Kenneth Wallace picked up two hitchhikers, Charles Splunge and Tara Fox, outside an Evansville, Indiana, liquor store. Wallace continued driving, Fox sat in the front passenger seat, and Splunge sat in the back seat of the car. When Wallace halted at a stop sign, Fox fired two shots at him. Fox and Splunge pushed Wallace out of the car and left him bleeding in the street. They then drove off in Wallace's car. Wallace survived long enough to tell the police what had happened, but died in surgery a short time later of massive internal hemorrhaging.1 

On August 14, 1986, a Superior Court jury convicted Charles Splunge of murder and robbery. He was later sentenced to sixty years' imprisonment. His conviction and sentence followed the trial judge's denial of defense counsel's motion to dismiss the jury on the basis that the prosecutor had exercised his peremptory challenges in an unconstitutional manner. On direct appeal to the Indiana Supreme Court, Splunge raised five alleged errors in support of his contention that his conviction be overturned. By a sharply divided vote, that court held that Splunge had not shown reversible error. Splunge v. State, 526 N.E.2d 977 (Ind.1988) (Justice Pivarnik wrote the opinion of that court concurred in by Justice Given; Chief Justice Shepard concurred in the result but authored a separate opinion; and Justices DeBruler and Dickson dissented). The Supreme Court of the United States denied Splunge's petition for writ of certiorari, 490 U.S. 1110, 109 S. Ct. 3165, 104 L. Ed. 2d 1028 (1989).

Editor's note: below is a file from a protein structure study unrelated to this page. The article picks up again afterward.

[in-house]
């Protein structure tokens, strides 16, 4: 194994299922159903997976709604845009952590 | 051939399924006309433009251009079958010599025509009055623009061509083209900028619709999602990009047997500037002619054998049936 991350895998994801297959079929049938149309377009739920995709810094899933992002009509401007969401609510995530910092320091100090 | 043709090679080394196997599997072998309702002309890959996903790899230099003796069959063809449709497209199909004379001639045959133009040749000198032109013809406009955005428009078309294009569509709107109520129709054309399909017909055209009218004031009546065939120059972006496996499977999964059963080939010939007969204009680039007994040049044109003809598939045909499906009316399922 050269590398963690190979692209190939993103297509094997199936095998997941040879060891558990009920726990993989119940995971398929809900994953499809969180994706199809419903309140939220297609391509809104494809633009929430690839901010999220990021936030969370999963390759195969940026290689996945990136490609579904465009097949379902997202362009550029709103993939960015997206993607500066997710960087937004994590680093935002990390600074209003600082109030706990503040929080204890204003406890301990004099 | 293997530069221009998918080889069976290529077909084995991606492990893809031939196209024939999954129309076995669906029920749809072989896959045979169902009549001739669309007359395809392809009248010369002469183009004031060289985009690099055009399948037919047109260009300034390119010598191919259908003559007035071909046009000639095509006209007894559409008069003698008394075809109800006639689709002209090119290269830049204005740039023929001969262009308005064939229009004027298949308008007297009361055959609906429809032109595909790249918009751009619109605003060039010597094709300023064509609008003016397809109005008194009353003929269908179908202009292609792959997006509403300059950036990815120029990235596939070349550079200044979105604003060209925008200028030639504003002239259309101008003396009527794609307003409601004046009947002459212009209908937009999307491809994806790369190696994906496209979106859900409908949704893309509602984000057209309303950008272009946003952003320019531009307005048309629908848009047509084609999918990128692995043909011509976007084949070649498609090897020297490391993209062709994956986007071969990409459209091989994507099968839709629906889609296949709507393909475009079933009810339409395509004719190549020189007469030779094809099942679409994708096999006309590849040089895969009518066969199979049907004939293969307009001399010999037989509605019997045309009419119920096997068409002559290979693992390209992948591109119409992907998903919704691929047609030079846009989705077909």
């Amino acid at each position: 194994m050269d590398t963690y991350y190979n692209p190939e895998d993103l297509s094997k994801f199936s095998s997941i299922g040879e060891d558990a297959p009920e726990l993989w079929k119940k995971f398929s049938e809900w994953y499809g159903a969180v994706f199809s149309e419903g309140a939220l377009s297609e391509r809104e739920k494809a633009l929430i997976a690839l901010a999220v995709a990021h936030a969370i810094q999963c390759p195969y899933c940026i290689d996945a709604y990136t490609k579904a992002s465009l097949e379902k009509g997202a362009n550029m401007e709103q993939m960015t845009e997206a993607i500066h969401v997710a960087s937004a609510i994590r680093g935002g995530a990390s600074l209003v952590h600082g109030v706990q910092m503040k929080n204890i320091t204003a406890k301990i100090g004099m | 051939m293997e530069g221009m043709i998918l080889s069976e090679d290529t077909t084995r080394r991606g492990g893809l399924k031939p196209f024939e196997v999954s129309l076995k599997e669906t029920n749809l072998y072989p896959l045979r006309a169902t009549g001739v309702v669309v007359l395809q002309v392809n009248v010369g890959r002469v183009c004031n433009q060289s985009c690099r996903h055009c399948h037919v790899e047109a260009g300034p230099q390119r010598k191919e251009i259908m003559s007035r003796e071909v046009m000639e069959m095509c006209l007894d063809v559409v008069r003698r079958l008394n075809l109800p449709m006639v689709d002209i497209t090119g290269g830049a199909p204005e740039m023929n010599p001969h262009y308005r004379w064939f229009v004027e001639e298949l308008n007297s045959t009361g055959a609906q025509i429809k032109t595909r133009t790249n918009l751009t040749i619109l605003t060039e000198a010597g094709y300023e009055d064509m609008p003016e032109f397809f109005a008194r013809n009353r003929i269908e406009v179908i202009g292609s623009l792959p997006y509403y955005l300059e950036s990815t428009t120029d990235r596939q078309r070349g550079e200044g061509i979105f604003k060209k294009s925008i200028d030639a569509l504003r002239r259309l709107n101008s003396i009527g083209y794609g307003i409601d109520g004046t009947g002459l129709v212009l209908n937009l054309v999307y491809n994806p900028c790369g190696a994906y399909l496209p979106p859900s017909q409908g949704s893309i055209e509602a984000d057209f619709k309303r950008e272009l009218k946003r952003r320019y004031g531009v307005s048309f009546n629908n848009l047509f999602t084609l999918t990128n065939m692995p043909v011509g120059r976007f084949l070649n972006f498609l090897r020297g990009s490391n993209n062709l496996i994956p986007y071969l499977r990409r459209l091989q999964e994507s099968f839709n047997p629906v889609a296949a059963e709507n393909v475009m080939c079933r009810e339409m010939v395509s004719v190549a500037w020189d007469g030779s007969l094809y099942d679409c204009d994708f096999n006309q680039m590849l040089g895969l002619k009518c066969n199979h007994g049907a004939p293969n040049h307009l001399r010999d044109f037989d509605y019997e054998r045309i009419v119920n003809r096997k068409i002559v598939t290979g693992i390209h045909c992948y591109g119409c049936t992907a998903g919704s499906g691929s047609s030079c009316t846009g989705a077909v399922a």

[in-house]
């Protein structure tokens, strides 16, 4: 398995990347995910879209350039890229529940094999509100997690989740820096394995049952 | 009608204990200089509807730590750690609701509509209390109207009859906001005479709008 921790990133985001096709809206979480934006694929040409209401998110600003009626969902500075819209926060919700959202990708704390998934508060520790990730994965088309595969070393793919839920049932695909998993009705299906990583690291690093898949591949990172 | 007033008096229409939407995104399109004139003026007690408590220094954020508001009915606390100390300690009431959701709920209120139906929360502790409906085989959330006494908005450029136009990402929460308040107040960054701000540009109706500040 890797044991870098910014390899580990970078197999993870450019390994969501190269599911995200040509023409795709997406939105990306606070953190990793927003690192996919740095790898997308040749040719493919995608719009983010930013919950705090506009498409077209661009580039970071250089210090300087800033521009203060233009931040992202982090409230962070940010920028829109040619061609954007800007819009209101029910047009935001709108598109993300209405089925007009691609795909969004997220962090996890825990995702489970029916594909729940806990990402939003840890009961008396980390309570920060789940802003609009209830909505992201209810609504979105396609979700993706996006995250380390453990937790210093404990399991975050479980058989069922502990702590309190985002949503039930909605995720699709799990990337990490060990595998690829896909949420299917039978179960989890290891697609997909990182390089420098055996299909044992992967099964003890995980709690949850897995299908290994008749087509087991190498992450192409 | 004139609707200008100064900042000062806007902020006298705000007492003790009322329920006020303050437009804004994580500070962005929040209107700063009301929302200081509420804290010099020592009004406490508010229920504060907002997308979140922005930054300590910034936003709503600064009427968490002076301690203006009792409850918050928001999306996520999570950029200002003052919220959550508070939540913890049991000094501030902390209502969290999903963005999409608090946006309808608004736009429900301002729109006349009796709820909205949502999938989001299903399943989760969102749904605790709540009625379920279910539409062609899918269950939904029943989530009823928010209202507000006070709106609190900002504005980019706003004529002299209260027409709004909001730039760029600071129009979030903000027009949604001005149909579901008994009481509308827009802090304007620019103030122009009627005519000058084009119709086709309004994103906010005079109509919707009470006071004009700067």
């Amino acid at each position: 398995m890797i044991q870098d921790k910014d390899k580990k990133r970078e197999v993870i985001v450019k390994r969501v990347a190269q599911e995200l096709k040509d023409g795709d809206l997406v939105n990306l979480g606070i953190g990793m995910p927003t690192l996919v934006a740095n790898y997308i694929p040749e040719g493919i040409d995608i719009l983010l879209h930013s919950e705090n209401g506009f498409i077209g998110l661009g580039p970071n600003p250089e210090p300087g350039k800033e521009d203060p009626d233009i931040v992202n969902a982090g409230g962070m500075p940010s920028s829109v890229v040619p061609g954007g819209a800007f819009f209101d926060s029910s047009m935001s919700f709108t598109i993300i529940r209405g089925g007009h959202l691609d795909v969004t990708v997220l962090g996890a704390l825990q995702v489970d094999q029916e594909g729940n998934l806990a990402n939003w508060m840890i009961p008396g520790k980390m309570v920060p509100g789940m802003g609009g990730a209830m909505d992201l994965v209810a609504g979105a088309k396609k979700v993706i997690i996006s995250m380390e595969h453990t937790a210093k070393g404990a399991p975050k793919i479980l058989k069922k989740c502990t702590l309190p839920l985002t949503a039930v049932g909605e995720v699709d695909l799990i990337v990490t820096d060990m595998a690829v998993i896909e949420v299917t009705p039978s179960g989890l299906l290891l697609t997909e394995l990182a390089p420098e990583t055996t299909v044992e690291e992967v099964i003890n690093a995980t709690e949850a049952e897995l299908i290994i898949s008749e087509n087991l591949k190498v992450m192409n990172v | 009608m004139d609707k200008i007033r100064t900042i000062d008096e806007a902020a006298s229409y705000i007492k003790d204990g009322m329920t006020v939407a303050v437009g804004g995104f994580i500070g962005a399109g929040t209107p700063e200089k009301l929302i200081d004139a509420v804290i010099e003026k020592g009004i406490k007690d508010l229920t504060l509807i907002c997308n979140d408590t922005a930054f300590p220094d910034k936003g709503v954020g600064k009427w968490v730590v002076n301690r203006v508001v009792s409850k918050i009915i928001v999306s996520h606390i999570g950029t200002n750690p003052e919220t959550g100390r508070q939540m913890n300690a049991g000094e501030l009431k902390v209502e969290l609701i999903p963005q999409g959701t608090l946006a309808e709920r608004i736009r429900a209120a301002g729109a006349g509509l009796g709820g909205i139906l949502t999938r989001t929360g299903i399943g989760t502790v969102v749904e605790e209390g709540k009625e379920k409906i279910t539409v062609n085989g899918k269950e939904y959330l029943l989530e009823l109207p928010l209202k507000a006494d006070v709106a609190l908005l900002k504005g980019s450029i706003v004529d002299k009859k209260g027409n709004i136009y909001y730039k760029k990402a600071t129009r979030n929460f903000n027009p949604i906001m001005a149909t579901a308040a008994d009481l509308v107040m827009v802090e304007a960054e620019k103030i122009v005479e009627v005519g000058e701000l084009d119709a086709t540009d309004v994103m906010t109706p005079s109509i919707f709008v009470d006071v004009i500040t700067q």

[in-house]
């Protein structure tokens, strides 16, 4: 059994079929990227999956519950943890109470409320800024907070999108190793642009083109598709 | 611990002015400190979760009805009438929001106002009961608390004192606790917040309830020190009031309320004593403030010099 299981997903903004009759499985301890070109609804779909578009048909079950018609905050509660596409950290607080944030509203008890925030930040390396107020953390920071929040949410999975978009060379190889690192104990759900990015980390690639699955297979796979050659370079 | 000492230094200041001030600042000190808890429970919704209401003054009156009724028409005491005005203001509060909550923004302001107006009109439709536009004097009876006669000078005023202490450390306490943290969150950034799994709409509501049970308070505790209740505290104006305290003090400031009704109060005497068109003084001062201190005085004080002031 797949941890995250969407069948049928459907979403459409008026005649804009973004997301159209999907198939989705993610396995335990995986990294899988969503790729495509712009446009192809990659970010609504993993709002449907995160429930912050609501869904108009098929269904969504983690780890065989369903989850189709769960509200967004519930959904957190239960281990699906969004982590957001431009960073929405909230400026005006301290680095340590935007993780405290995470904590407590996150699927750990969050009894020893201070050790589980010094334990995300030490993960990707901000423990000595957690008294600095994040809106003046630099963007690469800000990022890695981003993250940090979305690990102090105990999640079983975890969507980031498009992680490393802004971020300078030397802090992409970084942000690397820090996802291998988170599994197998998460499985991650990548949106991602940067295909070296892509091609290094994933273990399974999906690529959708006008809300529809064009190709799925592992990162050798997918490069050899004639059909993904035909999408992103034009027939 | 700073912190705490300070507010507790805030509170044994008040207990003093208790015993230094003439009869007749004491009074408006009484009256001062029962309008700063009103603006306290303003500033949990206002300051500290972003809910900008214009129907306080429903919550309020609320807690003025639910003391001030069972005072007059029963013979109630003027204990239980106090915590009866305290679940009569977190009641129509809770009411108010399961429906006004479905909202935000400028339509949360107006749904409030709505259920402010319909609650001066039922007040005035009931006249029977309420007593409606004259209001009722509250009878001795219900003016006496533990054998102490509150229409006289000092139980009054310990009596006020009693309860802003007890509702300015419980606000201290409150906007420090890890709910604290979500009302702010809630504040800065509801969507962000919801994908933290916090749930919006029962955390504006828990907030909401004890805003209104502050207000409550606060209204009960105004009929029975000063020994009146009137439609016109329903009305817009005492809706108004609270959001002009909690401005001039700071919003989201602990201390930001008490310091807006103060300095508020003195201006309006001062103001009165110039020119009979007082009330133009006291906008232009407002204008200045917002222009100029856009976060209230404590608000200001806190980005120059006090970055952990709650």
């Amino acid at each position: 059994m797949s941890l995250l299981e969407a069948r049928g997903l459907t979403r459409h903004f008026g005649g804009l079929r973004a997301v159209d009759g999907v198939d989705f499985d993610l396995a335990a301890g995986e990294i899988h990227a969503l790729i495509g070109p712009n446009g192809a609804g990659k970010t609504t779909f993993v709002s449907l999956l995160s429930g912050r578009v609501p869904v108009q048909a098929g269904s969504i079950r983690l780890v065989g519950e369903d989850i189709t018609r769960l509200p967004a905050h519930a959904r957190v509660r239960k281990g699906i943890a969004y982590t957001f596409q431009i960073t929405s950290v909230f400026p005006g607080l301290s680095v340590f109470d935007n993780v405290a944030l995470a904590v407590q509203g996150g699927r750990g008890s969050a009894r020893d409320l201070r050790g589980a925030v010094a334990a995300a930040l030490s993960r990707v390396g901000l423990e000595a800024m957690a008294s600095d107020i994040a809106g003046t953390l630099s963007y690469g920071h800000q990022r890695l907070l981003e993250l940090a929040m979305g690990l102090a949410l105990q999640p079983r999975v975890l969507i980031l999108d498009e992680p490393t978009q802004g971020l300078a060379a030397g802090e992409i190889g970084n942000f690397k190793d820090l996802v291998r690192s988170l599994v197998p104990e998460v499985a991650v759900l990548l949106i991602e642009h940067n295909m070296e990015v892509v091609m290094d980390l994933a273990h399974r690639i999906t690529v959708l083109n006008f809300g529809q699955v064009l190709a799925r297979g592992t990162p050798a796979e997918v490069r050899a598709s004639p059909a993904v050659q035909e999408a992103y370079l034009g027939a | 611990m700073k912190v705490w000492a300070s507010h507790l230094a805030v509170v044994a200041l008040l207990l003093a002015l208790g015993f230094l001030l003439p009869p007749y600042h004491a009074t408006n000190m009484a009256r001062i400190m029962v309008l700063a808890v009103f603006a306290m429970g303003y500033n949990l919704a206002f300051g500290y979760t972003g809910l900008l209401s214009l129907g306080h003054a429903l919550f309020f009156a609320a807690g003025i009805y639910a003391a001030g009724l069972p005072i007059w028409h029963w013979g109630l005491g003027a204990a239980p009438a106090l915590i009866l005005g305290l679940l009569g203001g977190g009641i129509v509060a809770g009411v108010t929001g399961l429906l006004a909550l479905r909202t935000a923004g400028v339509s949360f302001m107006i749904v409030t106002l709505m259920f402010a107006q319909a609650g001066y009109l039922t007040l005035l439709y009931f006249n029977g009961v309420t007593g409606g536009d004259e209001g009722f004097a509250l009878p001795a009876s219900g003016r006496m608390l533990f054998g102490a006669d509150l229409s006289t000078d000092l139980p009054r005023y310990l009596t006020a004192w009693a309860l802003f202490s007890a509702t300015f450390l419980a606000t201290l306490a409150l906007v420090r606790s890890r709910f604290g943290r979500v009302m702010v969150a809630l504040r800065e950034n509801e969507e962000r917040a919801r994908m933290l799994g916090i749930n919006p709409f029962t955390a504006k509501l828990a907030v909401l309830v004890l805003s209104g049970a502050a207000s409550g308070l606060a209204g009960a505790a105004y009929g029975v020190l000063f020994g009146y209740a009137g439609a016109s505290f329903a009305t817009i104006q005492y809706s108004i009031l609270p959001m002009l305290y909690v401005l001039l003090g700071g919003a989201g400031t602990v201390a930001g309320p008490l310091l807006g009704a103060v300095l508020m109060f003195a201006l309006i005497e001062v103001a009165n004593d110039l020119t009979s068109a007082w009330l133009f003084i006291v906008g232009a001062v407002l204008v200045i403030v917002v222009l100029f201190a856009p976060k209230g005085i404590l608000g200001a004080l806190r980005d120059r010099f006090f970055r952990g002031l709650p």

Splunge then petitioned for collateral relief in federal district court under 28 U.S.C. § 2254. As noted, Chief Judge Sharp granted defendant the writ of habeas corpus absent retrial within 120 days from the issuance of a final mandate. That judgment was appealed to this Court, which assumed jurisdiction pursuant to 28 U.S.C. § 1291 and 28 U.S.C. § 2253.